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Goodwill's commercial services aim to overcome job barriers
Herald-Times - 10/8/2019
Oct. 8--A new option for those faced with traditional barriers to employment is up and running on the west side of Bloomington under a familiar name.
Goodwill launched its 9,000-square-foot commercial services facility at 2115 S. Yost Ave. in August to provide businesses with outsourced manufacturing and packaging solutions. Kent Kramer, president and CEO of Goodwill of Central and Southern Indiana, said during a Monday open house that the mission-driven operations in Bloomington are already helping 14 people increase their independence and reach their potential.
The organization employs workers who may otherwise not get a job because of their criminal history, disability or lack of a high school diploma.
"In today's economy, sometimes it's hard to find somebody who will give you a chance," Kramer said.
In August, the Indiana Department of Workforce Development reported the state's unemployment rate fell to its lowest level in 18 months. Monroe County's unadjusted unemployment rate in August was 3.6%, a 0.6 percentage point reduction from August 2018. Kramer said the Indiana Chamber of Commerce projects 1 million skilled jobs will go unfilled over the next decade, so populations that may have previously been overlooked will become valuable resources.
Jim Humphrey, vice president of Goodwill Commercial Services, said he's hoping to increase the number of employees at the Bloomington facilities to 25 by the end of 2021. He envisions the Bloomington facilities employing 40 to 50 people. Work may take the form of assembling diagnostic kits or small electronics. An employee might learn to operate metal stamping equipment as they construct wind deflectors for Goodwill's automotive clients, or they may work off-site in a janitorial or landscaping position.
Allison Transmission and Cook Medical are just two of the companies that use Goodwill's contracting services to address work that's not quite at the core of what they do. For example, workers aren't making stints or catheters for Cook Medical. Instead, they're cleaning or constructing the packaging for those medical devices.
During Monday's open house, Pete Yonkman, president of Cook Group Inc. and Cook Medical, said Goodwill Commercial Services isn't philanthropy; it's a business, and a good one at that.
"It gives us an asset other communities don't have," Yonkman said. "It's good business that's good for the community."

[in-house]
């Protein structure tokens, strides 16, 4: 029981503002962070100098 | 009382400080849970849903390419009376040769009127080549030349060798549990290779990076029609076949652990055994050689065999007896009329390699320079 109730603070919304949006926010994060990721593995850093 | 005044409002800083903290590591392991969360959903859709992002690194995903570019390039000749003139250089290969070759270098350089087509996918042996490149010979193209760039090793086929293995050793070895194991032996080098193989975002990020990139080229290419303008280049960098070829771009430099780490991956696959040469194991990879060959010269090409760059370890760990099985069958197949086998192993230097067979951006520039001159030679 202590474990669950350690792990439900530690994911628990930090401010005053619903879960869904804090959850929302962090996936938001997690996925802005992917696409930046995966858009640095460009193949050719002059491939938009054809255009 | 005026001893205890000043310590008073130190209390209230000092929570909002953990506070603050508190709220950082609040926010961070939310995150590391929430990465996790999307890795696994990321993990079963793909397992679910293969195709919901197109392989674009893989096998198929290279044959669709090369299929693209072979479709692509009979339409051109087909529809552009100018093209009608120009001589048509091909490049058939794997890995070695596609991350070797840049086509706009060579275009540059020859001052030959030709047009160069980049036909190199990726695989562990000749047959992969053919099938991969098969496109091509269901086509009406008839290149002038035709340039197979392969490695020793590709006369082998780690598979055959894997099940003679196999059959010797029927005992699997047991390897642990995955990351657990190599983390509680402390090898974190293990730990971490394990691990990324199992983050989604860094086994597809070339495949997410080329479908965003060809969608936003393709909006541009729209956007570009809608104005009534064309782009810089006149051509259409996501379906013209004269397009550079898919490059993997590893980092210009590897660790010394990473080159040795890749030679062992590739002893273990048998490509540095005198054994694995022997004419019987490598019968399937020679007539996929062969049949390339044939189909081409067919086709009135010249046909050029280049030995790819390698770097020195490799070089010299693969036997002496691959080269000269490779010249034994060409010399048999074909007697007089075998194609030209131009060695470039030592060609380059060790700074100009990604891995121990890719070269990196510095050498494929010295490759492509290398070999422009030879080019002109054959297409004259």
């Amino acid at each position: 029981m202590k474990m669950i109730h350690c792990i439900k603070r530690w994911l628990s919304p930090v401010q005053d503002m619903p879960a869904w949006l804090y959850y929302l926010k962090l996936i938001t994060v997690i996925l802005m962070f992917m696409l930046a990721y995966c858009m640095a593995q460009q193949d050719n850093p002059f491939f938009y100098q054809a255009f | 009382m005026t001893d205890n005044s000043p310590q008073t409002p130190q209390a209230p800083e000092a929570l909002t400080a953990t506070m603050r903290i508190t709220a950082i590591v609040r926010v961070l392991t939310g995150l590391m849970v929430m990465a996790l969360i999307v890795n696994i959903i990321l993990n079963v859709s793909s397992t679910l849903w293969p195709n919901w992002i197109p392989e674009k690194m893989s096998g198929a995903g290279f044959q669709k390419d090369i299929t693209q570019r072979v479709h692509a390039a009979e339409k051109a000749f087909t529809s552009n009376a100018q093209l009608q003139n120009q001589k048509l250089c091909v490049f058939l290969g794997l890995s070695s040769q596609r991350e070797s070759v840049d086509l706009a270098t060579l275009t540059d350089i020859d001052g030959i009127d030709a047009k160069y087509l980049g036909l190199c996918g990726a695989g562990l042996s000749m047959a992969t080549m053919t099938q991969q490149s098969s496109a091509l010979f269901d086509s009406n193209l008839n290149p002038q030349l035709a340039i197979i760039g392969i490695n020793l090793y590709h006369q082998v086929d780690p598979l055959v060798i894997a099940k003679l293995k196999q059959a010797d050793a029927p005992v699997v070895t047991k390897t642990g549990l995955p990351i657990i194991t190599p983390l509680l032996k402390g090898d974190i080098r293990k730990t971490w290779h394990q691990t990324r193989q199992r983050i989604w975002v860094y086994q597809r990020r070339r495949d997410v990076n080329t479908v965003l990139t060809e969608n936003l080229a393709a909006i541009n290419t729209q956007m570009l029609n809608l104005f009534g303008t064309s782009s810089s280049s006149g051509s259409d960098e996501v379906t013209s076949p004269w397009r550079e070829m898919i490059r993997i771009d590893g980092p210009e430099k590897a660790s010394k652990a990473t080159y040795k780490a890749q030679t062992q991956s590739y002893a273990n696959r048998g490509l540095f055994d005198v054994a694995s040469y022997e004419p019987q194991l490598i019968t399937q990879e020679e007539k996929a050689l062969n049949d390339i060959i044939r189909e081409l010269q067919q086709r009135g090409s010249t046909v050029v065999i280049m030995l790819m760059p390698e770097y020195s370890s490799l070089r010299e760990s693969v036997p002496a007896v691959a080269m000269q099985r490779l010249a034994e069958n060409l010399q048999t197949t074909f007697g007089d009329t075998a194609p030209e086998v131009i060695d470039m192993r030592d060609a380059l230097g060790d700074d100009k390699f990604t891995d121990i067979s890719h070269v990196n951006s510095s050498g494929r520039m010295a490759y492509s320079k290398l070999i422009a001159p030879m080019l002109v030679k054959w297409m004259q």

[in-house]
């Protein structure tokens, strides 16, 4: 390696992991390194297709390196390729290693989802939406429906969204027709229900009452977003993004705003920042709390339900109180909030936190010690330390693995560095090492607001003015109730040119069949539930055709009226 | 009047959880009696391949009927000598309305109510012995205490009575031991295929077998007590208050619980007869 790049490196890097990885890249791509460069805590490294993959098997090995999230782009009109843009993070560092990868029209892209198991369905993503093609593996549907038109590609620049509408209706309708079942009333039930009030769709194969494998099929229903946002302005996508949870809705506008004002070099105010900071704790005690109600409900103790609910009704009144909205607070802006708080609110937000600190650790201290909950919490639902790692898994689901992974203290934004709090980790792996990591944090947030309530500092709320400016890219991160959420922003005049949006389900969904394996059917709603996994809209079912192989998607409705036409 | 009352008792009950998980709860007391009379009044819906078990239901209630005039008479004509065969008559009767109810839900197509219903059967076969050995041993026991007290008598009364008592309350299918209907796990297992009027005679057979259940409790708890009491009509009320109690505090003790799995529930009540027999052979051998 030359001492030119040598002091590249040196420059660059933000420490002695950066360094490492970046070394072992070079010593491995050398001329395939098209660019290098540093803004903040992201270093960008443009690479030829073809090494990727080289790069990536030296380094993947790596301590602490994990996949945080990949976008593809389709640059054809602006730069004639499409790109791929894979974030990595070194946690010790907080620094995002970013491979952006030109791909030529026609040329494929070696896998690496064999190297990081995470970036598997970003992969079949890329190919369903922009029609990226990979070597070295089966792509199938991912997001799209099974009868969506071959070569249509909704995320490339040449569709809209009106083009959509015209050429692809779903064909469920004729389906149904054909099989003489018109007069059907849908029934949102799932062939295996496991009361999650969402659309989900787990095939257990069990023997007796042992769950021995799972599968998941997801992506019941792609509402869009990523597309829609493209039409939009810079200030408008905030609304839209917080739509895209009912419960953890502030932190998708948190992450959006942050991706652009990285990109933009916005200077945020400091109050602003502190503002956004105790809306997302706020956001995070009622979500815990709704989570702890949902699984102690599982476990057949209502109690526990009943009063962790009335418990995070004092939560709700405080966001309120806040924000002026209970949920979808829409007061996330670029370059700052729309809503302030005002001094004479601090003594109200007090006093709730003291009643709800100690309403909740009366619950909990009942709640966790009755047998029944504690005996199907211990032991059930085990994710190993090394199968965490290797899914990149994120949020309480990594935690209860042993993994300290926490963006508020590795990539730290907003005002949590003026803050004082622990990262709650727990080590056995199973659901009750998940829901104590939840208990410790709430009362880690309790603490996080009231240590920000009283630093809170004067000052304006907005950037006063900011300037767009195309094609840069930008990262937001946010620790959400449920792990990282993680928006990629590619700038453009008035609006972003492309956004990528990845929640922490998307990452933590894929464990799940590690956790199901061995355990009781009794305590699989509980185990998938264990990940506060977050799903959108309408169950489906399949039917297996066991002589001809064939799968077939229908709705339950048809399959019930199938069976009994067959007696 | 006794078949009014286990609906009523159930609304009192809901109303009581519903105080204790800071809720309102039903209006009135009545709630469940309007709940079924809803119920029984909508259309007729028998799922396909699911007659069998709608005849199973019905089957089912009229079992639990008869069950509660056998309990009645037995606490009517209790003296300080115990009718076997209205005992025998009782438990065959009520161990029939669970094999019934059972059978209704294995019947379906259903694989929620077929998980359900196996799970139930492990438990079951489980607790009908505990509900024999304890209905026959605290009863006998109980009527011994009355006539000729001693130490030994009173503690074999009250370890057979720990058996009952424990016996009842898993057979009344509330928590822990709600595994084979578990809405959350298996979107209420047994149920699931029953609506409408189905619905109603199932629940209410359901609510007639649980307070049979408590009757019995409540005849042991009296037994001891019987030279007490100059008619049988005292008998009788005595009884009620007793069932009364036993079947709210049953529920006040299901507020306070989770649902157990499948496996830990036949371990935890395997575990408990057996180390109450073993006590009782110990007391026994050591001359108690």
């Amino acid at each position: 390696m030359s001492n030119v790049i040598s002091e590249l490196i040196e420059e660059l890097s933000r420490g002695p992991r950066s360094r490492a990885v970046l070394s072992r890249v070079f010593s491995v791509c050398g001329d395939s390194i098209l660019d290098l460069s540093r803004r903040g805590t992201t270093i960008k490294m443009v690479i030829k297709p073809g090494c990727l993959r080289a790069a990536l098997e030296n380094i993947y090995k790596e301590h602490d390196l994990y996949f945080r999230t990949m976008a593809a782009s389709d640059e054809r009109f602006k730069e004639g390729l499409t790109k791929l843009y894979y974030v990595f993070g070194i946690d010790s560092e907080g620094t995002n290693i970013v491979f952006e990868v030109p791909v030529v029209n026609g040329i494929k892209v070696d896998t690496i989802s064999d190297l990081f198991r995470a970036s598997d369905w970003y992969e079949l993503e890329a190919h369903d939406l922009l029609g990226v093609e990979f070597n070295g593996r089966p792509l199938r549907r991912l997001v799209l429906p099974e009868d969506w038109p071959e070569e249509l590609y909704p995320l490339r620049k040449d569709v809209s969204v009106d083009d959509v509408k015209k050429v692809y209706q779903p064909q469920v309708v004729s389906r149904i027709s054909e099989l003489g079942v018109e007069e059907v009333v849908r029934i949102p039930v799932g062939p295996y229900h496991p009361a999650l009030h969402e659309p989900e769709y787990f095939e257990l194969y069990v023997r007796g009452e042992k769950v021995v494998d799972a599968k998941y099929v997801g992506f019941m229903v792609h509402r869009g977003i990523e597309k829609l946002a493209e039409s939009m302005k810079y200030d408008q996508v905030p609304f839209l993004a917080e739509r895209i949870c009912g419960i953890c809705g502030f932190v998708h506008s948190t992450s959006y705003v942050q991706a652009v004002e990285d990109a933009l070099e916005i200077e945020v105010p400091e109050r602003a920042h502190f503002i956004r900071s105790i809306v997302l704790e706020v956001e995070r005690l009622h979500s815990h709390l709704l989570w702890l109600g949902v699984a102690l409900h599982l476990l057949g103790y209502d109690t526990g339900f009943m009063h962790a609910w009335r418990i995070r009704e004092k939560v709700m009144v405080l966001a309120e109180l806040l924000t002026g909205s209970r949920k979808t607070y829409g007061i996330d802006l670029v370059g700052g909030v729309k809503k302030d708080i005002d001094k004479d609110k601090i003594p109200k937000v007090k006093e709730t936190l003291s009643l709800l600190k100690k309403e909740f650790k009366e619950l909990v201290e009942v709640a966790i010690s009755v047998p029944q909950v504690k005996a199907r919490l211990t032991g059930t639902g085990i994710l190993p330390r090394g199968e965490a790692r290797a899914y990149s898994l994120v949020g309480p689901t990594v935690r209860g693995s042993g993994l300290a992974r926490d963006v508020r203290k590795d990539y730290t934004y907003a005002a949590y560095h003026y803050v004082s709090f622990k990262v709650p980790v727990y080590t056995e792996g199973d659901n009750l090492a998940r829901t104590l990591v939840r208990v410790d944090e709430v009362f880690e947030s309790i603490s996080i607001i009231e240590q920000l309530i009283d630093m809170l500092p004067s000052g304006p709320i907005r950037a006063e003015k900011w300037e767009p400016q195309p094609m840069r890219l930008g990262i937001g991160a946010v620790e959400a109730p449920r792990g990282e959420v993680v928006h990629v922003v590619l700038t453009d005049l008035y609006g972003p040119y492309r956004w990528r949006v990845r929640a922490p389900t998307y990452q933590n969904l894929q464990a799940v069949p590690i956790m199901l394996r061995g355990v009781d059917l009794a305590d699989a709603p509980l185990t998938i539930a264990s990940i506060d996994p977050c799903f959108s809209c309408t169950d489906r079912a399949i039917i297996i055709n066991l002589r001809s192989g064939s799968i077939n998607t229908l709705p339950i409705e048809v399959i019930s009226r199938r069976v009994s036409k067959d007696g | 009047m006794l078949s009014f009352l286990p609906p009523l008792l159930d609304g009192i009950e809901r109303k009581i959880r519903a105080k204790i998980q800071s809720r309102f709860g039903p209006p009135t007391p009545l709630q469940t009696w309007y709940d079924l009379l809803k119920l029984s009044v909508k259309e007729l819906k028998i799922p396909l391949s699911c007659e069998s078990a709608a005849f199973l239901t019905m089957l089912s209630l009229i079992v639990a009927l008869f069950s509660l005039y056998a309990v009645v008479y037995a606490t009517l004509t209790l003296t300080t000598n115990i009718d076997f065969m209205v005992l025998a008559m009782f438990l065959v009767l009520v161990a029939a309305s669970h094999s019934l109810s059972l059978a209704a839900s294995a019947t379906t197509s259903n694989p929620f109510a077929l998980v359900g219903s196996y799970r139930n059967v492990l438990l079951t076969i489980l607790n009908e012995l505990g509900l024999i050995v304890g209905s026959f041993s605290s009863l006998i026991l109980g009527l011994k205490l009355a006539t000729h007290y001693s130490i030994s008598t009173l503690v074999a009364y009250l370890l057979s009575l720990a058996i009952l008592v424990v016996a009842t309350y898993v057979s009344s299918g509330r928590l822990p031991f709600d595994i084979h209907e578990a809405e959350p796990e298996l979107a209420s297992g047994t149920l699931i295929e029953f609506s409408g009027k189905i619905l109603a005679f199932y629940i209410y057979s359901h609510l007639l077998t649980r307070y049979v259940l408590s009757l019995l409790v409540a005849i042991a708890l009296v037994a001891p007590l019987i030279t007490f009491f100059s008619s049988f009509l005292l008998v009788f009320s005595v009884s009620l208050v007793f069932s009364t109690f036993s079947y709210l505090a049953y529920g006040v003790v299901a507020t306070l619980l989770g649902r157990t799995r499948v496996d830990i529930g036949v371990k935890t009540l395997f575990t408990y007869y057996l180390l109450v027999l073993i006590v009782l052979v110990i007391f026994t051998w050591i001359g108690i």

One program designed to further facility's mission is called New Beginnings. The six-month program offers a paid internship to people with a non-violent, non-sexual criminal history. Participants work 40 hours a week and are taught supplementary skills, such as budgeting or credit management.
The Indiana Department of Correction defines recidivism as a return to incarceration within three years of being released. A recent IDOC study found nearly 34% of offenders released in 2015 were recommitted by 2018, for either a new conviction or a violation of post-release supervision. Humphrey said Goodwill Commercial Services workers who take part in the New Beginnings program have an average recidivism rate of less than 4%.
"They've made a mistake," Humphrey said. "We want to be a part of them reentering the community."
Full-time employment with Goodwill Commercial Services also includes the same benefits one might expect from working at a Goodwill retail store. Humphrey said that includes such things as health and dental insurance. Wages range from $8.50 to $12 per hour, he said, and there's the potential to advance through multiple job grades.
Perhaps more unique to the format is what Kramer calls a "hand-raising" mentality. He said, if someone raises their hand and says they'd like to learn the skills to move on from Goodwill Commercial Services to pursue a specific skilled trade, they'll work to support that.
Whereas another company might operate according to the margins of their contracts, Kramer said Goodwill Commercial Services looks at a different kind of return. Employee turnover is often a costly negative for other businesses, but for Kramer, moving employees on to bigger and better things is just another kind of "win."
If someone moves on, he said there are plenty more people waiting for the kind of skills training and work Goodwill Commercial Services provides.
"At this point, there is always someone waiting in the wings," Kramer said.
Contact Kurt Christian at 812-331-4350 or email@example.com.
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